A band of tricyclists, crippled by Polio, who beg or trade on the streets of Kinshasa
In an extraordinary campaign to wipe out Polio globally, the World Health Organisation has pledged to innoculate 16 million children over five days in central Africa.
On a journey that takes her up the Congo river and deep into the tropical rainforest, Dinah Lammiman, explores why this high-profile mass vaccination is proving so controversial in the very countries it is trying to help.
Bofando Jean Claude is one of a band of tricyclists who rattle up and down the streets of Kinshasa, the crumbling capital of the war-torn Democratic Republic of Congo (DRC). He rides a very particular kind of machine, driven not by conventional foot pedals but by specially-adapted hand pedals. His legs are withered and useless.
Jean Claude, like many of these tricyclists, is a survivor of polio, a disease which accounts for around 20 million disabled people around the world - many of them in countries like the DRC.
Jean Claude was just eight when he contracted the disease. He'd wanted to be a journalist but has ended up begging on the streets of Kinshasa. He admits he resorts to threats, to try and make some kind of living to support him and his three boys.
Traditionally the tricyclists have made small amounts of money by trading goods back and forth across the Congo river - between Brazzaville in Congo and Kinshasa in the Democratic Republic of Congo. Baskets behind the bike seat carry food and other commodities. Other specially-made compartments under the seat conceal all manner of goods from the gaze of customs officers, unwilling to grapple with a disabled traveller in the search for illegal imports.
Polio is a terrible disease. Most at risk are the under fives. The lifelong effects are visible all over Kinshasa: teenagers drag themselves around, wearing shoes on their hands, their useless legs trailing behind, as they move around the streets trying to survive.
The Congo basin is one of the last reservoirs of the polio virus. In July the World Health Organisation along with other international aid agencies launched a week-long campaign to immunise 16 million children in four neighbouring central African countries against polio.
It's the third year there have been these huge national immunisation drives but the first time Gabon, Congo-Brazzaville, Angola and the DRC have come together to fight the disease.
The aim is try and achieve the target of wiping out the disease world-wide by 2002, so the world can be declared polio-free in 2005.
In order to reach children in previously inaccessible border areas and deep in the country, ceasefires amongst warring factions had to be painstakingly negotiated in the weeks leading up to the campaign.
War is just one of the obstacles confronting the campaign organisers. The Democratic Republic of Congo is bigger than Western Europe and its entire infrastructure has almost ceased to exist. There are few roads, railways and not much left of its public health system.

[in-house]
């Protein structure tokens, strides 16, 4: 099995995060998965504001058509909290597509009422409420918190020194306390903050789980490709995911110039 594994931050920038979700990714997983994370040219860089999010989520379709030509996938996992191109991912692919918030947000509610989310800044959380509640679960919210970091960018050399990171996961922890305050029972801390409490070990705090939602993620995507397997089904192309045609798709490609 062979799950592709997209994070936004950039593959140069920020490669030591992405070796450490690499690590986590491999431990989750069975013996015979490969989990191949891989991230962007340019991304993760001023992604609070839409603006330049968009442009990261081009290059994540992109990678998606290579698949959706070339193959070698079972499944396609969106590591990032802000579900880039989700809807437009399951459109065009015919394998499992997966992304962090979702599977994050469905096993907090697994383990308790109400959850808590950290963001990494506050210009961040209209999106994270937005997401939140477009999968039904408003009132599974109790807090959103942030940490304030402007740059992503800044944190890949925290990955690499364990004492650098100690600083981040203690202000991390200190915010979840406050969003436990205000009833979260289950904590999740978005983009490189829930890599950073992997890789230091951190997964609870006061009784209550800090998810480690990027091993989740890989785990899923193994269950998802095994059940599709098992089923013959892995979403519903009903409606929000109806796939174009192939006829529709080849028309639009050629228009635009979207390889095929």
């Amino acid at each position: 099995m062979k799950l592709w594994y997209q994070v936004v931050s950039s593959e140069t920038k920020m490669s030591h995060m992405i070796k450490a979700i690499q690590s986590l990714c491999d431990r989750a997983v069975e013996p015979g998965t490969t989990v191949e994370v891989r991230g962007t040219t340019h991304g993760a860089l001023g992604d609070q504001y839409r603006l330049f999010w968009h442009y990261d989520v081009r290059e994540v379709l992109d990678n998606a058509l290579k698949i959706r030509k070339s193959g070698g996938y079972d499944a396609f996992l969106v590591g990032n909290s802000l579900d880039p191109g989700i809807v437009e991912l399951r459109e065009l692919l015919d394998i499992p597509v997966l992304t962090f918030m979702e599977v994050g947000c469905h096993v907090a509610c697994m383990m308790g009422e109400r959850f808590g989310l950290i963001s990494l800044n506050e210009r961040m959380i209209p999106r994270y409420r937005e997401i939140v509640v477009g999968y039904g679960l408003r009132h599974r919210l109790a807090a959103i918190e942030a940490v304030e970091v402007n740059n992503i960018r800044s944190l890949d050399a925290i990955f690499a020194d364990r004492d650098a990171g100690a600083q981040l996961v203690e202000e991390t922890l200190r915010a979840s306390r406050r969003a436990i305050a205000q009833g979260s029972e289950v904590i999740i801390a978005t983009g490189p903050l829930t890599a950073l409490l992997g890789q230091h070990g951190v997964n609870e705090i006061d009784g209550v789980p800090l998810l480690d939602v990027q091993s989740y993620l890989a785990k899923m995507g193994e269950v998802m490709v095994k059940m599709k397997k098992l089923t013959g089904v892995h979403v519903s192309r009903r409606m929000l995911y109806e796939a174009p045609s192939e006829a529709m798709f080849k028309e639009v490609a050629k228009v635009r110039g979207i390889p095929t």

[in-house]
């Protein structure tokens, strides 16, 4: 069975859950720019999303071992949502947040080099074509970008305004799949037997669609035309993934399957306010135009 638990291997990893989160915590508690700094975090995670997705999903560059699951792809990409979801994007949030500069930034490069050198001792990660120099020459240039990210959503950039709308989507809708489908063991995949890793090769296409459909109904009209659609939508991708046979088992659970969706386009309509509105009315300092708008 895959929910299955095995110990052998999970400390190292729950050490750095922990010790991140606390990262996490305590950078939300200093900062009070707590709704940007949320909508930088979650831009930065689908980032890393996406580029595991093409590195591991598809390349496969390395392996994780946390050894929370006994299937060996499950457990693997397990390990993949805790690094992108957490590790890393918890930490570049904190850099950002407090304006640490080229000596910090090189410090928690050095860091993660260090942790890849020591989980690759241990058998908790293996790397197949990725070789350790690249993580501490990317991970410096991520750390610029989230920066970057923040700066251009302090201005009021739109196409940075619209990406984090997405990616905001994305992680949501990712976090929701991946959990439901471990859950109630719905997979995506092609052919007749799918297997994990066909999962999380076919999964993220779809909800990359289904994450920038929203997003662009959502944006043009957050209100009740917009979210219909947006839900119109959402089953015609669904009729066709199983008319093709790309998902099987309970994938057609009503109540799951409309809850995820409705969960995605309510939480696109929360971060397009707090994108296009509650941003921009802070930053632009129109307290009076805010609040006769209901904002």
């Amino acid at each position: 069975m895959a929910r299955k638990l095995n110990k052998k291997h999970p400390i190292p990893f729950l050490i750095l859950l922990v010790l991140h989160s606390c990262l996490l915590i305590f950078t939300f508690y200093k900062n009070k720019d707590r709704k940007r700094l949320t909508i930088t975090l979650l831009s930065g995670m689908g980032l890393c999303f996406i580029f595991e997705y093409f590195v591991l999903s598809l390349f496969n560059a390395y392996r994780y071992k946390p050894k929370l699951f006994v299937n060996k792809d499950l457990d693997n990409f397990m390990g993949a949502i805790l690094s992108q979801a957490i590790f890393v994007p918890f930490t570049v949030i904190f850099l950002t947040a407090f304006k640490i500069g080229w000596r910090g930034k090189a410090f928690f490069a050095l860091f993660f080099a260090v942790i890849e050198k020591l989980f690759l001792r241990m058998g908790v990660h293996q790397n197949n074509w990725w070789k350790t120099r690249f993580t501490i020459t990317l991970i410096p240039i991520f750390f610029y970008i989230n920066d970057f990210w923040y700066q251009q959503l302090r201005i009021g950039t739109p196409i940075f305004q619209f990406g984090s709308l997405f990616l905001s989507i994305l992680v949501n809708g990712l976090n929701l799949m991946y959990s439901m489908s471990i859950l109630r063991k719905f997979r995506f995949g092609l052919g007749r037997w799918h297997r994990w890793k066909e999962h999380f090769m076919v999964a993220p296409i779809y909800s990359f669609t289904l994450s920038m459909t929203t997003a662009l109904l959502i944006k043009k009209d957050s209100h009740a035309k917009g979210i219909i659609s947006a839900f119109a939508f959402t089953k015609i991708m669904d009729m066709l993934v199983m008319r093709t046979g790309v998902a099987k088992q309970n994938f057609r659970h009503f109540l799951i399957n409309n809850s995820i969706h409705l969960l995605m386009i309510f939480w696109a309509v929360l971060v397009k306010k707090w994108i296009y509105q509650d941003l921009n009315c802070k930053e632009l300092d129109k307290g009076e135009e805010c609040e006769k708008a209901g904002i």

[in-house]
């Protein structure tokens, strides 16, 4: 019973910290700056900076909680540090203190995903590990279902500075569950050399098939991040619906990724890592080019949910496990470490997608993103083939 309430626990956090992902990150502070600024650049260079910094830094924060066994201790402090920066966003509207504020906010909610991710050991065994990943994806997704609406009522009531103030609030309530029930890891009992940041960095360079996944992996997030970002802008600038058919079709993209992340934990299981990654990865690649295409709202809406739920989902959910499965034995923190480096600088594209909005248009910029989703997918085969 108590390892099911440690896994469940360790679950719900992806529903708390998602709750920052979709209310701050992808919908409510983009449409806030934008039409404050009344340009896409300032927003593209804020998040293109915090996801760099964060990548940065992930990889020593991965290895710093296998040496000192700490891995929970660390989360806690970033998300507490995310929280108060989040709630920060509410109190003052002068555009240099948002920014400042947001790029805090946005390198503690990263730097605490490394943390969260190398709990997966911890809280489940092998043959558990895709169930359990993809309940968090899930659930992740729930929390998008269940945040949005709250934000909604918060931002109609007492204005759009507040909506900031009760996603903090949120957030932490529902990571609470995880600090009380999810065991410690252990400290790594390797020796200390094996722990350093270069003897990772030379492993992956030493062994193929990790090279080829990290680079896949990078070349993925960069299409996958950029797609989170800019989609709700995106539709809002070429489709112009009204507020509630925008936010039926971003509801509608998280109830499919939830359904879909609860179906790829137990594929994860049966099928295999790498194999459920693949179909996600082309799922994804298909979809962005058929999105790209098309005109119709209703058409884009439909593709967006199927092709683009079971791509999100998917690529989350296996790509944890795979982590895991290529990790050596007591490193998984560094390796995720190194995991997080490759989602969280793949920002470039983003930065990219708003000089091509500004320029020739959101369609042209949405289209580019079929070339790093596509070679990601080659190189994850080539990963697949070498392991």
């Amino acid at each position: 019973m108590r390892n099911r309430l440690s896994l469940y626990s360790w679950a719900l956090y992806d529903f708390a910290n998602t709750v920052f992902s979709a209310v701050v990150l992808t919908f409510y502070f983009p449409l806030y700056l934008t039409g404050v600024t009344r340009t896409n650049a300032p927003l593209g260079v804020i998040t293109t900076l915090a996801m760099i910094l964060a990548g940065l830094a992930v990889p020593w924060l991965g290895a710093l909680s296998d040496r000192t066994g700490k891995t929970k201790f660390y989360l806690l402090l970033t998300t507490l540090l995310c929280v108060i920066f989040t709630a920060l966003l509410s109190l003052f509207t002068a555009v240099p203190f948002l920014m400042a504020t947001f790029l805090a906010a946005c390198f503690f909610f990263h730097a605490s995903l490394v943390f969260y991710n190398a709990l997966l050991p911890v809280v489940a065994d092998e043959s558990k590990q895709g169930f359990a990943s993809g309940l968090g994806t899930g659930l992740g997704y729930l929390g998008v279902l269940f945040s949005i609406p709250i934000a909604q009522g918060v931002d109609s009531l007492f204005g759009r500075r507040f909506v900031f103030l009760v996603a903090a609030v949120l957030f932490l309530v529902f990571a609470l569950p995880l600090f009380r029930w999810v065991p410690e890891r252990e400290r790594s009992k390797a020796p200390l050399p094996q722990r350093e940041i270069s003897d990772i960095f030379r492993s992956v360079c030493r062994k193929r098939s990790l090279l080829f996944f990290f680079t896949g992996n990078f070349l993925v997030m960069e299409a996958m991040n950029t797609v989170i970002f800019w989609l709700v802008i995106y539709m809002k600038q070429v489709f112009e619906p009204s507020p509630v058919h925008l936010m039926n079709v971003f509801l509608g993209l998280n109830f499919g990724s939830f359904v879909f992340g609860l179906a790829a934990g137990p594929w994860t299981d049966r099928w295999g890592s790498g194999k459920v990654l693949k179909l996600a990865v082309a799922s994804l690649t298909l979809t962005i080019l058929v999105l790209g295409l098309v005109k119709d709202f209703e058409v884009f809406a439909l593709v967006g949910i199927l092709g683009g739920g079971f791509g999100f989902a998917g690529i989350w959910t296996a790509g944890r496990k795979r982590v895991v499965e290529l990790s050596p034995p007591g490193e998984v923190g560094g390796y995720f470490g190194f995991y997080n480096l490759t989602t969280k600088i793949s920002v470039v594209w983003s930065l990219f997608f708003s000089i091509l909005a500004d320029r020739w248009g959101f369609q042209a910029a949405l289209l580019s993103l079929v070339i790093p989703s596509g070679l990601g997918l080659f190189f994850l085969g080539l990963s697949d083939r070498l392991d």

With extensive resources of gold, diamonds and the rare compound coltan - vital to every mobile phone - the DRC should be one of the richest countries in Africa. But it's been pillaged over and over - first by the Belgian colonialists, then by a thirty year dictatorship under Mobutu Sese Seko. There are still around six armies from other countries fighting on its soil, vying for the DRC's mineral wealth.
The economy too is in disarray. To pay vaccinators and health workers taking part in the polio eradication campaign, millions of Congolese francs have had to be packed into rice sacks and sent by truck, plane and finally by bicycle, along tracks deep into the country, to towns hauntingly familiar - like Kikwit, scene of the Ebola virus eruption a few years ago.
A priority or not?
Nobody would wish polio on anyone. But in this country, where most people are trying to get by on around twenty cents a day, is polio eradication really a priority?
Malaria kills 250 thousand people a year here. Measles kills as many children while in a country where parts of the population are constantly being displaced, no-one knows how much of a killer AIDs is.
For the Minister of Health, Dr Machako Mamba, this campaign at least means the world is taking an interest - beyond just exploiting the DRC's minerals. Already the network of health workers and communication routes put in place by the polio eradication campaign is being talked of as a basis for a more comprehensive infrastructure that might be used to distribute mosquito nets to try and curb malaria, or vaccines for diseases like measles.
Dr Mamba sees the polio campaign as a chance to get the world to wake up to the other problems the DRC faces. Above all, he says, the one thing that the Congolese need; that could change the fortunes of this impoverished, destitute country - is peace.